I always look forward to the opportunity to hear my friend, drummer Jerry Granelli, play live. Not only is he one of the most creative percussionists of the past 50 years, but he radiates a sense of playfulness about music that is infectious.
Last night, Jerry brought his new trio to Ottawa as part of a national tour in support of his CD Let Go. As he described it, this is a trio he has been not dying to put together. "I've known Danny (Oore) and Simon (Fisk) since they were kids, and just hoping I lived long enough to get to play with them."
As usual, Jerry has a great ear for talent. After leaving Halifax, Fisk was a mainstay for awhile in Vancouver, and then moved to Calgary, and the two have made music together as part of the bassist's own trio. Oore studied with the gifted teacher Don Palmer at Dalhousie University, and has grown into an extraordinary reed player. I last heard him when he was still a student, and his development has been exceptional. Based on what I heard last night, I'd rank him with just about any young saxophonist in improvised music.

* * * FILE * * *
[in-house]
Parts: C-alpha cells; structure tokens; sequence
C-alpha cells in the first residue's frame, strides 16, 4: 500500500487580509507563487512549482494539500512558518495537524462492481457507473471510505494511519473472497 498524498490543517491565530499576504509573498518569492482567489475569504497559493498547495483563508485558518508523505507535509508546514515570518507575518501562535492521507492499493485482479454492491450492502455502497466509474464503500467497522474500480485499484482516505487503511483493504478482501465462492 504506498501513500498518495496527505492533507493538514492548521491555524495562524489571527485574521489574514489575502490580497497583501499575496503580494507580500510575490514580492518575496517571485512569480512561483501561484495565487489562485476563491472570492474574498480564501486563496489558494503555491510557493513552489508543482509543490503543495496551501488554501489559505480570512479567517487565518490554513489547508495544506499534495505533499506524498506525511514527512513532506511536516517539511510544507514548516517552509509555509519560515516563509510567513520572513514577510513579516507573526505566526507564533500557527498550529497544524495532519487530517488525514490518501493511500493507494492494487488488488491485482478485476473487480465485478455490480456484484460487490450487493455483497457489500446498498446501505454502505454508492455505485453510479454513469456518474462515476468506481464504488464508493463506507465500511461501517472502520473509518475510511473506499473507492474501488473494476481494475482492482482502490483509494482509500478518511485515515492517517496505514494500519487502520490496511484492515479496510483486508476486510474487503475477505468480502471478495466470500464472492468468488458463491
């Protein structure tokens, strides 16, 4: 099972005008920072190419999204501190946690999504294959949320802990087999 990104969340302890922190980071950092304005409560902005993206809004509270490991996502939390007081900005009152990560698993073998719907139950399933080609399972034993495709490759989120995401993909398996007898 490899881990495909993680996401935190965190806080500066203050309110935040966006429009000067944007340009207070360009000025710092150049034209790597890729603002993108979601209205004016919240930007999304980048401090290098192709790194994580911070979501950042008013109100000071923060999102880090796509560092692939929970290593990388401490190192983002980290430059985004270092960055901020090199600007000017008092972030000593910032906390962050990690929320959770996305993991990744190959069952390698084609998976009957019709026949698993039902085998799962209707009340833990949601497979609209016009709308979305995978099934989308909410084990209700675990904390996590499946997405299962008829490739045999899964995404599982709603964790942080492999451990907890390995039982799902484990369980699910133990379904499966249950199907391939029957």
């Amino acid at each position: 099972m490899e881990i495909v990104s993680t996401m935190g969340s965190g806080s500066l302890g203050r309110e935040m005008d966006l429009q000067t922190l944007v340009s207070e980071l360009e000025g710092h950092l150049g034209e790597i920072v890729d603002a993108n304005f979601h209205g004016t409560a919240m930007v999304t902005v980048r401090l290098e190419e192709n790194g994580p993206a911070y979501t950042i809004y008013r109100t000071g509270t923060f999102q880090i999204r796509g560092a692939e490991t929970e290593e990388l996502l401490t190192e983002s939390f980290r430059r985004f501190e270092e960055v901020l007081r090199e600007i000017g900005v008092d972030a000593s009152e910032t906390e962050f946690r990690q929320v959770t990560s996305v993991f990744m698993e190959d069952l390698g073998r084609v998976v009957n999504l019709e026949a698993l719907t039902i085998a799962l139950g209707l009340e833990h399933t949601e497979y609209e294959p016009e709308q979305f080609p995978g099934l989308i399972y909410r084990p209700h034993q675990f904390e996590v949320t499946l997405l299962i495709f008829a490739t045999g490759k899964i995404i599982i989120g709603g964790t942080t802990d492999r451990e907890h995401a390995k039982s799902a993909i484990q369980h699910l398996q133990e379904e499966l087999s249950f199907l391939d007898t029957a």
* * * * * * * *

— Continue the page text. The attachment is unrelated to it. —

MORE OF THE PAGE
The best part of last night's show, however, was the way the trio embodied the album's title. Jerry noted a couple of times that what was being played onstage bore little resemblance to what they did in the studio, and that's just fine with him. He encourages freedom, and both Fisk and Oore take full advantage. In that respect, Jerry always reminds me of something his friend, fellow drummer Joey Baron—he of the eternal goofy smile while playing—once told me. "We take this music very seriously, but we have fun doing it."
At one point, Oore, playing soprano, deconstructed a solo into a line of staccato honks and bleeps. Smiling from behind his drums, Jerry commented, "Let's see you get out of this." Oore responded by deftly navigating the blind alley, and the band was off on another adventure.
Serious fun, for sure.